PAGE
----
She has a small heater in the mudroom, which is on a zone unto itself. It doubles as a drying station for wet mittens. Heating is crucial if you really want your mudroom to be fully functional in all four seasons. Without it, said Turgay, it becomes a place to store things. You would end up bringing your shoes into the house to dry out and to be reasonably warm when you go to put them on.

Hers has a heating panel mounted on a wall. It is connected to the house’s central heating system but has a knob that goes from one to six. “We keep it around one,” said Turgay. It’s like “an old-fashioned radiator,” only smaller, sleeker and more modern looking.

Easy clean

Turgay’s mudroom has organizing features built in from ceiling to floor. It is long and thin and has hooks, shelves and baskets. “We also have little cubbies, though the little people have gotten much bigger and they are probably not that necessary anymore,” she said. “Now there are places to hang backpacks and bags and things like that.”

In the summer the mudroom is a way station between house and garden. “I am a grower of food, which makes the mudroom that much more important,” she said. Besides growing most of what the family eats on a fenced-in third of an acre, she also keeps chickens and bees. The grit that collects on her shoes and outer clothes gets trapped in the mudroom.

Tile or stone is the ideal flooring surface for a mudroom because it is easily cleaned. Dirt tends to collect quickly in a mudroom and that’s a good thing, because that is all dirt that is not making it into the house. An easily swept and occasionally mopped floor makes it relatively simple to expel that dirt at a rate that keeps up with the traffic.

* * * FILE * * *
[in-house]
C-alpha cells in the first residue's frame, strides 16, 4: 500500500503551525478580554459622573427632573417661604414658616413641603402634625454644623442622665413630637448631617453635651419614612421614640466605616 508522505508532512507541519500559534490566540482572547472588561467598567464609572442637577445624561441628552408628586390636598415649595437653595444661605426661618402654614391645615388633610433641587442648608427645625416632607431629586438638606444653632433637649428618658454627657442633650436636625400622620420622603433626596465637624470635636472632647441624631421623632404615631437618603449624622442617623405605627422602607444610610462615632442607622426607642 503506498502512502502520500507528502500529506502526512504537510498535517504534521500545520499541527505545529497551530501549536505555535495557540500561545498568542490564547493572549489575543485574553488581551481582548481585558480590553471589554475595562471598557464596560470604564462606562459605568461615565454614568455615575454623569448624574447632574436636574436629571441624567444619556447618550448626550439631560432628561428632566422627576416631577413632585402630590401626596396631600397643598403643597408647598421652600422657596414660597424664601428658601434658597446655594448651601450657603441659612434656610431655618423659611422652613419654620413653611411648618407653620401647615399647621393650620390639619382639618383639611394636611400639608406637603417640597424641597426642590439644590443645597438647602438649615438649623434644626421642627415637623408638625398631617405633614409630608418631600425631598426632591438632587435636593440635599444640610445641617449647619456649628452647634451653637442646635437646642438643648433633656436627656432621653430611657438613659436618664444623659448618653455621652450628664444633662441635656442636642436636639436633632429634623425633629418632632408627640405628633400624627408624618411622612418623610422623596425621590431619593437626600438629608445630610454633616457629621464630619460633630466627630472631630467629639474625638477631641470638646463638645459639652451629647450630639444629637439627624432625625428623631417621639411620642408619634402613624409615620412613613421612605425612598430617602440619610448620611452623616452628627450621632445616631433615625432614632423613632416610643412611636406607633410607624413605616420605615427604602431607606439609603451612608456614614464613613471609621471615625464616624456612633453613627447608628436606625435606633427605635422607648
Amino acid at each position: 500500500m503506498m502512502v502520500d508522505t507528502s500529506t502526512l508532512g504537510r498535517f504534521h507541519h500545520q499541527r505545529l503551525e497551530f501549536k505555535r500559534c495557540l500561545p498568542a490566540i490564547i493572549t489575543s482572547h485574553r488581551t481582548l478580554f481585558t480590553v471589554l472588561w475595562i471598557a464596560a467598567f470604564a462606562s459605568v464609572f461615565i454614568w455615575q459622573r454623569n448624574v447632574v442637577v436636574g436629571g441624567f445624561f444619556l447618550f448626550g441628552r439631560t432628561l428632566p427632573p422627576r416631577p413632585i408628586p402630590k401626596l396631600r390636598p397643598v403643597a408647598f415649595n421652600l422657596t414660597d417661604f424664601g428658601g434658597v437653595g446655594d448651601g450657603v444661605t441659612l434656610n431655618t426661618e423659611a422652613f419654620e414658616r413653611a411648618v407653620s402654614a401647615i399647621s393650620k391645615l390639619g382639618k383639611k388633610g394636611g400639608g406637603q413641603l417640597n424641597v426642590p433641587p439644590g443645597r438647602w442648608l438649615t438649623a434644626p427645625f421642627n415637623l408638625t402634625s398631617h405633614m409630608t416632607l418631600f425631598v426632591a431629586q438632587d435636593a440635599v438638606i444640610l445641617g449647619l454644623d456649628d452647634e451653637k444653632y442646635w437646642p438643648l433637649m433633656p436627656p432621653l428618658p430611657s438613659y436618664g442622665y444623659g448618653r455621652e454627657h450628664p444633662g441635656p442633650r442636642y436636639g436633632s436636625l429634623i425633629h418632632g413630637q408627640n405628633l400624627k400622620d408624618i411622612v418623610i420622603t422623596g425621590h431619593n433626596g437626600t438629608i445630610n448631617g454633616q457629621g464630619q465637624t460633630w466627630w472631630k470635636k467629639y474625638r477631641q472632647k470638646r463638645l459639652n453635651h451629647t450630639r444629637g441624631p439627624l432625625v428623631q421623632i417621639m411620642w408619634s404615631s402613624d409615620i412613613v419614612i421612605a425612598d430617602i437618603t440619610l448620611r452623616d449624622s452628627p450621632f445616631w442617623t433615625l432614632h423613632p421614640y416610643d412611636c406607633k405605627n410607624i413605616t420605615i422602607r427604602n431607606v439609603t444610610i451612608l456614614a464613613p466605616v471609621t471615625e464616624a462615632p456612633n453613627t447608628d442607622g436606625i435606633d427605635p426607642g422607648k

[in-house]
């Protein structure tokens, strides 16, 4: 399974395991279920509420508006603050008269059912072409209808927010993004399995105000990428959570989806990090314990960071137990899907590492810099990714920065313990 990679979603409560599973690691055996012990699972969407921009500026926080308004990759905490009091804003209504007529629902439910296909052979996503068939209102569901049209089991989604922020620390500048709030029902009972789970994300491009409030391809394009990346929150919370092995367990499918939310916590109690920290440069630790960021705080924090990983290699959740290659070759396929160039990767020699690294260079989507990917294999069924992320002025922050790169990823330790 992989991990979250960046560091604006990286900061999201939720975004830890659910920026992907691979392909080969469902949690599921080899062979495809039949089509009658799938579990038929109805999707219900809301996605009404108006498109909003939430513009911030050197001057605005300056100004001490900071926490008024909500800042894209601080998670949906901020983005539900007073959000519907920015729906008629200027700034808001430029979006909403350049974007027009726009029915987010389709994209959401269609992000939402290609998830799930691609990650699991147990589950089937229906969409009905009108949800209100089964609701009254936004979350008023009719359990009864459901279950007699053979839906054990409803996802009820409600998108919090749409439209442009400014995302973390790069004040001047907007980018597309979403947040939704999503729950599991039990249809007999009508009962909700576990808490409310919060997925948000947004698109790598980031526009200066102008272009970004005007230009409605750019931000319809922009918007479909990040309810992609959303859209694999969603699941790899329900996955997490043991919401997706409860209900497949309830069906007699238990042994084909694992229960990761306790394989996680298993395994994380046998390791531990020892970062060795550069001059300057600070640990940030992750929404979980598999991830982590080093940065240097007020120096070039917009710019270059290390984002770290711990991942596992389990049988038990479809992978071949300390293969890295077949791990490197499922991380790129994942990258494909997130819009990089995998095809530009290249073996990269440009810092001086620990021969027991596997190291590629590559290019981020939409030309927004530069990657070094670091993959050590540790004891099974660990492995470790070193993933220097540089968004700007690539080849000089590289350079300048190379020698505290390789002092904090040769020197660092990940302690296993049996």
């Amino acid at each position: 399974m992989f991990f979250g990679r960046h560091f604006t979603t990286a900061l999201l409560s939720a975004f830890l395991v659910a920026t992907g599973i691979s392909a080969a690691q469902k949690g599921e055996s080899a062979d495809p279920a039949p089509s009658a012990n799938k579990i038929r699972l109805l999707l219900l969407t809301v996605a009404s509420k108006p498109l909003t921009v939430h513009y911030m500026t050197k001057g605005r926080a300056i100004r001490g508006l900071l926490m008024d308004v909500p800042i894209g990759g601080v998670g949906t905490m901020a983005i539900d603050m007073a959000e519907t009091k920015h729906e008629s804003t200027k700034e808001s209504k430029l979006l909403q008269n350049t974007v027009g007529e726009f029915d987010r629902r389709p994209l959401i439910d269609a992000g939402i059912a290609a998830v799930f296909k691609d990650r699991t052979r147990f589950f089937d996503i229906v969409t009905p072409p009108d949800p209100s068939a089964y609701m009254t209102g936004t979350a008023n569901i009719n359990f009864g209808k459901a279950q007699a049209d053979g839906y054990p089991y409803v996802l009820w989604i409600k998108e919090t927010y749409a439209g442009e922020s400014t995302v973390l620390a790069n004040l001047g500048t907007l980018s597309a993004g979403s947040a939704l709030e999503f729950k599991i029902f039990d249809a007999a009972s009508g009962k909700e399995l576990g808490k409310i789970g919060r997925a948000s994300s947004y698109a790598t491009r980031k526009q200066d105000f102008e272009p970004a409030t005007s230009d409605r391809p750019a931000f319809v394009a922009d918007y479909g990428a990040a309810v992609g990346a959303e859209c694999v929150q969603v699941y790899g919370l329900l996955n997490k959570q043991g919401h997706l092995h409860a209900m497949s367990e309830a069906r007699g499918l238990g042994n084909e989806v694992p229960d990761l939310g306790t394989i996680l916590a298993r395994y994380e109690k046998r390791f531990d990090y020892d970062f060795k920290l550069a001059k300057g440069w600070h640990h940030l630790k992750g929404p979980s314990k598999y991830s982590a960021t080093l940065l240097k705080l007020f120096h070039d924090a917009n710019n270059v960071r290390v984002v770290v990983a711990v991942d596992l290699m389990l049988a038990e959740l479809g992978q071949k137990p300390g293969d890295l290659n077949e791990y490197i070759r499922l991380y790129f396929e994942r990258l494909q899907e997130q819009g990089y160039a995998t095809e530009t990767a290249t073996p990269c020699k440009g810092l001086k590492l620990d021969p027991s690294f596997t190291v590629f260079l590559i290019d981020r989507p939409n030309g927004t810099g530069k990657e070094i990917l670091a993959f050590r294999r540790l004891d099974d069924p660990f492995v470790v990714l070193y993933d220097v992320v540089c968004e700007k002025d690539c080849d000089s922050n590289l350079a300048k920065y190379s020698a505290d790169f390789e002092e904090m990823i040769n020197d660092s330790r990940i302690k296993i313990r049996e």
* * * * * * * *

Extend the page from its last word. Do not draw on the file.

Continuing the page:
That is something that Buehler seconds. As part of a family with girls aged 15 and 11, skis and snowboards are often left to let the drippings of melting ice and snow puddle up in the mudroom. “And my younger daughter has a horse, so she leaves her barn clothes and riding boots there,” he adds. “It’s a good solution for an active family.”

Their mudroom is where there used to be a direct opening into the kitchen. “It’s nice not having a blast of arctic air coming into the kitchen every time you open the door in the winter,” he said. “It’s fantastic.”


The cabinetry and shelves are cherry. “We like the warmth of it and we liked the idea of a wood that ages and evolves over time,” said Buehler. “Cherry darkens nicely and gets these rosy tones if you’re lucky.”

The mudroom reflects the style of his kitchen, which he had renovated at the same time. “We were looking for a warm country look, not a sleek, granite stainless kind of job.”

Size counts

Dan Bradbury, who manages projects for Valley Home Improvement Inc. in Northampton, said his firm does about four to six mudrooms a year, some as part of a larger renovation and some as stand-alone projects. They can range anywhere between $8,000 and $40,000 depending on the size and materials one chooses. “The main driving force of cost is the footprint,” Bradbury said. “That becomes an exponential number that includes framing, drywall, electrical installations and finishing. Size really counts.”

Then comes the quality of the wood and other materials one chooses. “Even the tiles have a huge range in price,” Bradbury said. The company has its own cabinetry shop and the workers are skilled in helping customers design the storage scheme. “The most important thing is that it is well organized,” he said.